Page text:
De-bouncing circuit

Discussion in 'General Electronics Chat' started by elleader, Jul 16, 2011.

  1. elleader

    Thread Starter New Member

    Mar 25, 2011
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    http://www.ikalogic.com/debouncing.php

    this link shows the problem of contact bounce and the two solutions of it( digital and analog ) at analog solution he used schmitt triger ic to prevent errors come from the unknown area.

    i don't understand what is the source of errors at this area ?

    please help ,very urgent
     
  2. praondevou

    AAC Fanatic!

    Jul 9, 2011
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    Did you read the text?

    "The problem with this configuration, as described briefly before is that, due to the mechanical nature of any switch that may contains spring return action of some kind, there wont be a clean transition from a state to another, but instead there will be a series of high and low states spikes as shown in figure 1B."

    When you press or release the two contacts of a switch, they open and close intermittently for a short period of time. This is the "error" you don't want and that you need to avoid, doing so by debouncing it with the proposed solutions.
     
  3. elleader

    Thread Starter New Member

    Mar 25, 2011
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    i read it and i know this part and it's solution using RC , the o/p should be smoth after that , but he used schmitt trigger after that to solve another problem at the unkown area, i don't understand this part why there will be errors at this area , and what is the source of these errors ?
     
  4. praondevou

    AAC Fanatic!

    Jul 9, 2011
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    Ok, got it. If you have an input signal on a logic gate which is slowly rising, the voltage level will come to a point where it detects a level change at the input, consequently changing the output level. However, any tiny noise at this input could make the gate detect a low-level again which would cause it to switch the output again.

    The schmitt-trigger will prevent this from happening, because once it detected the input as High, the voltage at the input would have to decrease to a value lower than the Low-threshold voltage, which is normally several volts away.
     
  5. Wendy

    Moderator

    Mar 24, 2008
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    Schmitt Triggers are used to clean up noisy signals, not just debouncing switching. If you have a signal with a lot of noise riding on it, the answer is usually a Schmitt Trigger.

    [​IMG]
     
    elleader likes this.
  6. hspalm

    Active Member

    Feb 17, 2010
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    I think what he refers to is the "unknown area" as described in the article.

    The unknown area is when the voltage level is either on it's rising or fallow edge, when it is between the two given HIGH or LOW max/min levels. This is called an unknown zone in the article because the voltage level is not recognized as either HIGH or LOW by digital circuits, or that it could easily switch between those two in this state.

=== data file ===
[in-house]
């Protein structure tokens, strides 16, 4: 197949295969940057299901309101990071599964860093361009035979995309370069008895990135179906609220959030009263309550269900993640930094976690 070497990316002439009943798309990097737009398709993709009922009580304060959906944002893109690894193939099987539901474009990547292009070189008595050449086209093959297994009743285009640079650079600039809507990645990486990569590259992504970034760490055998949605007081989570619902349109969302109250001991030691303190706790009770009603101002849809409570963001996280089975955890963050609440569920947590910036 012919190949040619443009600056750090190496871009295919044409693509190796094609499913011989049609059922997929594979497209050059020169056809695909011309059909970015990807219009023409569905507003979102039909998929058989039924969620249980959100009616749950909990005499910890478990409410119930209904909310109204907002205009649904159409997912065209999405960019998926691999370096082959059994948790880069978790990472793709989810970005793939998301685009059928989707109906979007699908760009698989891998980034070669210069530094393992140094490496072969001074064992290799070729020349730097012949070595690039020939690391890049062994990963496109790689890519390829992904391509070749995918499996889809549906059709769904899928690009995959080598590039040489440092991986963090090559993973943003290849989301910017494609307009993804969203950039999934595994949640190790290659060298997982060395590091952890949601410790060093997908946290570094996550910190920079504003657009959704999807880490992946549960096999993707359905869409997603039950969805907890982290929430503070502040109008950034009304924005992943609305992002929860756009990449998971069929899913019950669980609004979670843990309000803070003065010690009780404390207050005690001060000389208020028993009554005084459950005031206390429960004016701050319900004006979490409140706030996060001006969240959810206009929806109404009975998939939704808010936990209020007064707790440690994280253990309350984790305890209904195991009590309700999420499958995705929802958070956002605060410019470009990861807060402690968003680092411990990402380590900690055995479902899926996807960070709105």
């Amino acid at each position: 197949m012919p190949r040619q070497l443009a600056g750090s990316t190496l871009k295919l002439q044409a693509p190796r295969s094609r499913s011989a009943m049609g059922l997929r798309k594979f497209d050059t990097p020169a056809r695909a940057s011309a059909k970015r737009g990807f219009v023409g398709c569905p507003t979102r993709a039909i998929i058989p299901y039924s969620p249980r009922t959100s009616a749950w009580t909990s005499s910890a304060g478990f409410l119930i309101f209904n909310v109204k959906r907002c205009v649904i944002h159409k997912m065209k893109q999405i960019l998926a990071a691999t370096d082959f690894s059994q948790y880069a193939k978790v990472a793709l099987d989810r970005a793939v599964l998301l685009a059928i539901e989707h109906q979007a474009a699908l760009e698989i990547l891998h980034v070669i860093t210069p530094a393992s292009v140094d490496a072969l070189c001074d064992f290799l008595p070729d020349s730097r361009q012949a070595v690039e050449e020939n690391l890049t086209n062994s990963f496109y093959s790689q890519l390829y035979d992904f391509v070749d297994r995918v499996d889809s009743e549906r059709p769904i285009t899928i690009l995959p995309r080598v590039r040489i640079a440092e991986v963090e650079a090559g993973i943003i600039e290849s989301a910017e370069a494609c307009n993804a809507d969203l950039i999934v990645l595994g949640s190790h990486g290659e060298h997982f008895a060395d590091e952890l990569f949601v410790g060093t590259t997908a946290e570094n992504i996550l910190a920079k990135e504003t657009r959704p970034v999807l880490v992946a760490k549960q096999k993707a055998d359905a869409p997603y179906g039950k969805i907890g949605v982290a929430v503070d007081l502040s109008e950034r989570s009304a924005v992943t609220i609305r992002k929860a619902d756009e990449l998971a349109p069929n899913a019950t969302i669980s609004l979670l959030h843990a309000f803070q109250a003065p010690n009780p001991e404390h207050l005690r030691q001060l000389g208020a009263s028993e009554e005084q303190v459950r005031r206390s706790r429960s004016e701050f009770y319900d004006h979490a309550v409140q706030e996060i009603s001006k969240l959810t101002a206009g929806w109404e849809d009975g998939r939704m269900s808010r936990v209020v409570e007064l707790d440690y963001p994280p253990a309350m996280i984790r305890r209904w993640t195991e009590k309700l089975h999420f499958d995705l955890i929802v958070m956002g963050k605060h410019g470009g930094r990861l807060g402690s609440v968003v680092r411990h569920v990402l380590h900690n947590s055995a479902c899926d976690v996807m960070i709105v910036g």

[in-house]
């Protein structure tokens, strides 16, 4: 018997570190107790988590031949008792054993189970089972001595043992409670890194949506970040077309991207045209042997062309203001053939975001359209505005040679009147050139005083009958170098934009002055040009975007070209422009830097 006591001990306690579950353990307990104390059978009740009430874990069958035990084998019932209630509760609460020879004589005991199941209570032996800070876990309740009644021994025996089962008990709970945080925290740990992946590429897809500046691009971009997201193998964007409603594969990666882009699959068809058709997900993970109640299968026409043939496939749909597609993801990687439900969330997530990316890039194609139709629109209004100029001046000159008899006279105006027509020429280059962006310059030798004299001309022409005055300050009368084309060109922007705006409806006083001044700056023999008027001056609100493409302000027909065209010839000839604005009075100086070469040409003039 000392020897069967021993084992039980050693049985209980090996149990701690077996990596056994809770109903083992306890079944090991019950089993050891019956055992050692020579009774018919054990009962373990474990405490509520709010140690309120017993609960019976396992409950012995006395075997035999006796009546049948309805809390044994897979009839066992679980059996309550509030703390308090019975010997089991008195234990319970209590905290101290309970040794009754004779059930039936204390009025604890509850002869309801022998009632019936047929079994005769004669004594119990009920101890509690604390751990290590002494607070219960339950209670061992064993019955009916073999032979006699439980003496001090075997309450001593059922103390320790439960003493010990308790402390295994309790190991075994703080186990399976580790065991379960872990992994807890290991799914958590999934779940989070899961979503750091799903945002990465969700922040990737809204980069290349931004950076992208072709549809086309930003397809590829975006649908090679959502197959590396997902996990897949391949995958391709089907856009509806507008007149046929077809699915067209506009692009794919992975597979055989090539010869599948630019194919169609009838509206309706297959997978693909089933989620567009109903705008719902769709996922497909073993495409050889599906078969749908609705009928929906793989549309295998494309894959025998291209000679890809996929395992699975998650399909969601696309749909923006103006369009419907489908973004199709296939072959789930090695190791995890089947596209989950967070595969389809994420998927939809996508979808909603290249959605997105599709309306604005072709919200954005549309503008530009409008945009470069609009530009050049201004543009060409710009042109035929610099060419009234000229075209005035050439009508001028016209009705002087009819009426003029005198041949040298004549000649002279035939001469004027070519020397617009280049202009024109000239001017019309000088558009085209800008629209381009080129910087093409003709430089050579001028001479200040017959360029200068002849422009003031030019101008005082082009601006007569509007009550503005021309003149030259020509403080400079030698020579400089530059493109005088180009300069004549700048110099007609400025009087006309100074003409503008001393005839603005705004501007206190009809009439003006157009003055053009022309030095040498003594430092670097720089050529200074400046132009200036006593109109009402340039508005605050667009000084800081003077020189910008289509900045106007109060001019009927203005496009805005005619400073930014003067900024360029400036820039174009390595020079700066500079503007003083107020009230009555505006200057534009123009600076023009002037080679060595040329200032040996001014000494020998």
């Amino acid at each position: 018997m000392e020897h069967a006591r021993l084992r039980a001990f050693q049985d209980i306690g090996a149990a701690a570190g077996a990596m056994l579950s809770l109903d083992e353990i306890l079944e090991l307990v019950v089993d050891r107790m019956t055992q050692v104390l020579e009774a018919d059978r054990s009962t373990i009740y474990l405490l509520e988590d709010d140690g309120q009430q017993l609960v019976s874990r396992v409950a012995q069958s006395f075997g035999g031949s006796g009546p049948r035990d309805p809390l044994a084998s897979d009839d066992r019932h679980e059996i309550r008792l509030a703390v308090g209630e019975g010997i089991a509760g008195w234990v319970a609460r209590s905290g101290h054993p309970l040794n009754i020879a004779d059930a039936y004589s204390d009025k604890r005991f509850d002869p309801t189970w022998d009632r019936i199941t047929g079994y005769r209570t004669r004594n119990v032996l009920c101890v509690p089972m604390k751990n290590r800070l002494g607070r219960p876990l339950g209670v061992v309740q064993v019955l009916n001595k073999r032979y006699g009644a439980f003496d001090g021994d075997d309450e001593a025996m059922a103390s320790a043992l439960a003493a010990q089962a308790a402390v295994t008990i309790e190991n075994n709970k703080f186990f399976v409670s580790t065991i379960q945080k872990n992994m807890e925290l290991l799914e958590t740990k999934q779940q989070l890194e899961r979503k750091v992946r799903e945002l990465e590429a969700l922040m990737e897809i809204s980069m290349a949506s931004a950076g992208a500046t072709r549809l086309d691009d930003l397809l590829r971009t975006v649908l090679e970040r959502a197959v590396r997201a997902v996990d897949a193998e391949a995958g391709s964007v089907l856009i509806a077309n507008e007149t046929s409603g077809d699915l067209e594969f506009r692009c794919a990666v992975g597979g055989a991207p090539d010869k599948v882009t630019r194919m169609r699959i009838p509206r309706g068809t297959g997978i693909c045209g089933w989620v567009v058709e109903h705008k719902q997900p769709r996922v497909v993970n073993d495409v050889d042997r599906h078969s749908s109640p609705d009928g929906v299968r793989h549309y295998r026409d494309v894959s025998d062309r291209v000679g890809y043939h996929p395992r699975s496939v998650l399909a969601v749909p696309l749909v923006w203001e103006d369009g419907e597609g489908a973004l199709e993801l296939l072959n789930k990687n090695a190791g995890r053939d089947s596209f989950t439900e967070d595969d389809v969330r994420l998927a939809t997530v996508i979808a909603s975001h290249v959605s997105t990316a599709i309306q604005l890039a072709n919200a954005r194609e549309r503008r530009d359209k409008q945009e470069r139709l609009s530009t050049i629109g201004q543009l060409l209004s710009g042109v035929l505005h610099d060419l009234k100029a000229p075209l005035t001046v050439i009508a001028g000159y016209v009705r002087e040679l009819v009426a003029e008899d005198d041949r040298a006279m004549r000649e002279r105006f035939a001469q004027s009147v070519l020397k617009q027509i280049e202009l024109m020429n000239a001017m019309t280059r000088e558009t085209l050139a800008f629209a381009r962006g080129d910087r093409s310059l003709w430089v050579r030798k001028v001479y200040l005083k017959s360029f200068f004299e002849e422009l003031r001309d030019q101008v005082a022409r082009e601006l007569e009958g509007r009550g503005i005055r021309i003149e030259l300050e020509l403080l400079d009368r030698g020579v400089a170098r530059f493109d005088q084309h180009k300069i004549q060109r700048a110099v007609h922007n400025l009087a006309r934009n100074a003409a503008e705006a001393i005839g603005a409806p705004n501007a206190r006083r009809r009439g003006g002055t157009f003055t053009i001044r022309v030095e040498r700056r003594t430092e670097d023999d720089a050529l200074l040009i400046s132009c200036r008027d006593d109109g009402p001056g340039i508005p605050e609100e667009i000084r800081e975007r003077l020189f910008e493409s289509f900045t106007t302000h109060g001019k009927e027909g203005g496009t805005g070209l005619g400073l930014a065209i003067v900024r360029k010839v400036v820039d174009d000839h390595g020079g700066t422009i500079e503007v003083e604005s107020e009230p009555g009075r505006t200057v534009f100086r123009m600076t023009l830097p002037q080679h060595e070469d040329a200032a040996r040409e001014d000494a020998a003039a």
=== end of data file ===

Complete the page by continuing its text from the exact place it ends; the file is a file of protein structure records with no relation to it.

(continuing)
This unknown area depends greatly on whatever type of logic you are working on, whether it be TTL or CMOS, and even if you're on 5v. 3.3v or any other logic levels (the zone will shrink or grow).

    In the article, this problem is solved using a schmitt trigger because the unknown zone will not affect it's output state, it simply switches to either HIGH or LOW when its input is above or beyond its threshold levels.

    edit: two people beat me to it, guess I need to work on my typing skills
     
  7. praondevou

    AAC Fanatic!

    Jul 9, 2011
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    LOL... I guess you were too occupied with your own thread :D
     
  8. hspalm

    Active Member

    Feb 17, 2010
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    Multitasking, it's called. I slow down both processes by 50% to make it work. I must be badly programmed!
     
  9. someonesdad

    Senior Member

    Jul 7, 2009
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    Contact bounce is an interesting mechanical process -- I'd imagine some theoreticians somewhere have studied it and concluded that is due to some quasi-chaotic process. When you use a scope to study the bounces of different switches, you find that the general pattern repeats, but the details are always different. I've attached a scope trace of a bounce pattern from a microswitch I have. If you're interested in some details, Jack Ganssle has studied and published some on his website.
     
  10. elleader

    Thread Starter New Member

    Mar 25, 2011
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    thanx all
     
  11. praondevou

    AAC Fanatic!

    Jul 9, 2011
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    Interesting stuff ! I've never done this I guess, tracing the bouncing pattern (never needed to). :)
     
  12. someonesdad

    Senior Member

    Jul 7, 2009
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    I think it would be fascinating to study in detail, as what is likely to go is in no way a simple process. There's arcing, plasmas, welding, phase changes, and mechanical interactions. No doubt it has been exhaustively studied by the folks who make switches and relays, but of course they hold their data tightly to their chests.

    If you have a scope and get curious, it's interesting to capture the contact bounce waveforms from a variety of switches to see how they all vary. Or, just look at Ganssle's site for an idea of the variety.
     
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